Media literacy education in SA can help combat fake news

ByMabel R. Acton

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Online platforms are replete with illustrations of wrong facts – from WhatsApp messages punting some miraculous remedy for Covid-19, to social media posts declaring a politician mentioned some thing they did not.

It is ever more prevalent in South Africa. Extra than 75% of South Africans say they frequently occur throughout political news they imagine is false. Eight out of 10 South Africans believe that disinformation (or “fake news”) is a difficulty or a critical problem in the place.

Scientists and plan makers have been performing on tactics to counter disinformation for years. Some policymakers have instructed new regulations or pressuring engineering organizations to do a lot more. These actions often increase the problem of how to balance free of charge speech and regulation.

Yet another possibility is to enhance the levels of media literacy amongst citizens. Media literacy refers to the means to study media texts critically, comprehension the marriage among media and audiences, and being aware of how media generation procedures perform. In distinct sections of the environment, investigation has proven that earning individuals much more media literate can help lessen the distribute of disinformation.

We just lately labored with Africa Check out, the major truth-examining organisation in Africa, to map out the status of media literacy educating in five South African provinces.

In a new report, we explain which media literacy competencies are and are not taught in superior faculties and universities, and what is halting schools and educators from teaching them.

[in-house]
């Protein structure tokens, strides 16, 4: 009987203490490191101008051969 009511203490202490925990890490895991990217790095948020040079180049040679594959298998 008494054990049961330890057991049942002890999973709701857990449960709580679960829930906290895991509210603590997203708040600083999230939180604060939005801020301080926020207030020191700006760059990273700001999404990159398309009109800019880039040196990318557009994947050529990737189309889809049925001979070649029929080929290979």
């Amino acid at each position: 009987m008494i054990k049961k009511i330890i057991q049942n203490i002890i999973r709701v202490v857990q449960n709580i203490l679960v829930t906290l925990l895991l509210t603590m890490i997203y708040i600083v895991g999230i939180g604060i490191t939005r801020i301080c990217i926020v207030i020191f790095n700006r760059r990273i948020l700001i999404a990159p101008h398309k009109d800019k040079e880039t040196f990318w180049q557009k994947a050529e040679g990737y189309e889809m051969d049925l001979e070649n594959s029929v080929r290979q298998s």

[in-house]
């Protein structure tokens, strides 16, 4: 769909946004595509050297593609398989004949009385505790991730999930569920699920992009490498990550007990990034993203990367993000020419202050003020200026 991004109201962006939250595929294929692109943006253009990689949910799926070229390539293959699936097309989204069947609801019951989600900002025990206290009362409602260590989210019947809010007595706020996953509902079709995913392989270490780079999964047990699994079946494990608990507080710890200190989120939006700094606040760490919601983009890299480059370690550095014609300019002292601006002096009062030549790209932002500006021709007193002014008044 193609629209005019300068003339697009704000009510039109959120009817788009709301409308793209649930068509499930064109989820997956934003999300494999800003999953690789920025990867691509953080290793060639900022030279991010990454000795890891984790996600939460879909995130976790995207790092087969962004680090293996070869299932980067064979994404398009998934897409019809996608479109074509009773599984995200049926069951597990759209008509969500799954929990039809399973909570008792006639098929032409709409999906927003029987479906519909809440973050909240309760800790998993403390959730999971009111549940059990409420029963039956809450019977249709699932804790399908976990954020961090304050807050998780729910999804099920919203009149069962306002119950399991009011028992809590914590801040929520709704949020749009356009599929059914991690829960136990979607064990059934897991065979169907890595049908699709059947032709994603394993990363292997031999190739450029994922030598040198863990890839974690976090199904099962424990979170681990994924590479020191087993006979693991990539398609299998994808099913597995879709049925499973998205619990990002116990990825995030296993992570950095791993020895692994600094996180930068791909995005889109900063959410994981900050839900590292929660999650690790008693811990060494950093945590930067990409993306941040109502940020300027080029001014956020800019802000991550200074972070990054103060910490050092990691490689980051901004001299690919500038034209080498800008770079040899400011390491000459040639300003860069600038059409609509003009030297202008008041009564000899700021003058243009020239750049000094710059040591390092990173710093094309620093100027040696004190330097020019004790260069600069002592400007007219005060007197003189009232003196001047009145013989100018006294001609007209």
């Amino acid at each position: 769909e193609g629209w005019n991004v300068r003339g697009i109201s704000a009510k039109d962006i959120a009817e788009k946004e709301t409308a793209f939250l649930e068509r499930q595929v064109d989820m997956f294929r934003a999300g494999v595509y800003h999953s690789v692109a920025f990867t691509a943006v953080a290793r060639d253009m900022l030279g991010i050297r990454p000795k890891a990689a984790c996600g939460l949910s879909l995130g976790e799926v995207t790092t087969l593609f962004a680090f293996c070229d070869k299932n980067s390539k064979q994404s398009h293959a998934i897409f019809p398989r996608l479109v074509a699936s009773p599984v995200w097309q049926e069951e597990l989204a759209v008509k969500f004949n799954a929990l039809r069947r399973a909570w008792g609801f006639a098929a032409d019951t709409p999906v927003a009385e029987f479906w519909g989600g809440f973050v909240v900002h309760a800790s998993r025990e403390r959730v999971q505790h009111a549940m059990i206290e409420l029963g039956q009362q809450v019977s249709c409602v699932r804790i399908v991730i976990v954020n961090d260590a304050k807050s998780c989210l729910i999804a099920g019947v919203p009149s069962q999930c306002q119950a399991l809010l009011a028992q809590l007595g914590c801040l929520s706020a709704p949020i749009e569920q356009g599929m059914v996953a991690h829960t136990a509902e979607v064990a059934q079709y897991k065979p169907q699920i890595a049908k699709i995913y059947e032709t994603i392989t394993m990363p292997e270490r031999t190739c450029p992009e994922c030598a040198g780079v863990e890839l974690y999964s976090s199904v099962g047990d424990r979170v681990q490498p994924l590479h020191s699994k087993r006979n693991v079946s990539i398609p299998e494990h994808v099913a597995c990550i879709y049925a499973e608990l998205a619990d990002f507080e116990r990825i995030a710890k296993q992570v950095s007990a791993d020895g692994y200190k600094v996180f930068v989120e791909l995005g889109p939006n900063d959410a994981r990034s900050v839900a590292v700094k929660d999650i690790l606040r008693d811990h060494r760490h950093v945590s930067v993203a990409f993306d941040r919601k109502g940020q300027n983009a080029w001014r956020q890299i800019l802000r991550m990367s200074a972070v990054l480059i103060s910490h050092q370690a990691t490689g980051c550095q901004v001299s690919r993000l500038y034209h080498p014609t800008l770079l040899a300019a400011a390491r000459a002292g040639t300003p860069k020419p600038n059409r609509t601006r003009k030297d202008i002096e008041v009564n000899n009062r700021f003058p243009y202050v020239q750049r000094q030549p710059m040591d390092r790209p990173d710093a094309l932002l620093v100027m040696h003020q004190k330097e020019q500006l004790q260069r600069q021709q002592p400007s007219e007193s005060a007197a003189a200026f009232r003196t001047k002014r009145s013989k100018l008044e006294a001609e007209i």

The research is section of a bigger task to build assets for media literacy in the nation.

We identified that South Africa lacks a comprehensive countrywide media literacy programme. Normally it will come down to particular person teachers and universities to make learners extra media literate.

Some capabilities are taught in diverse subjects, such as lifestyle orientation, know-how, language, or heritage. This indicates media literacy content is fragmented, diffused, and restricted. Learners are taught how to use the media, how to remain safe and sound on the internet and how to create media articles, but much much less target falls on how to fact-test and confirm the media.

Only a person of the provinces we surveyed, the Western Cape, tried out to put into action a module on on the web basic safety for grades 8 to 12 in 2020 in partnership with Google. Its adoption throughout educational facilities was restricted due to the fact of the Covid-19 outbreak in the very same 12 months.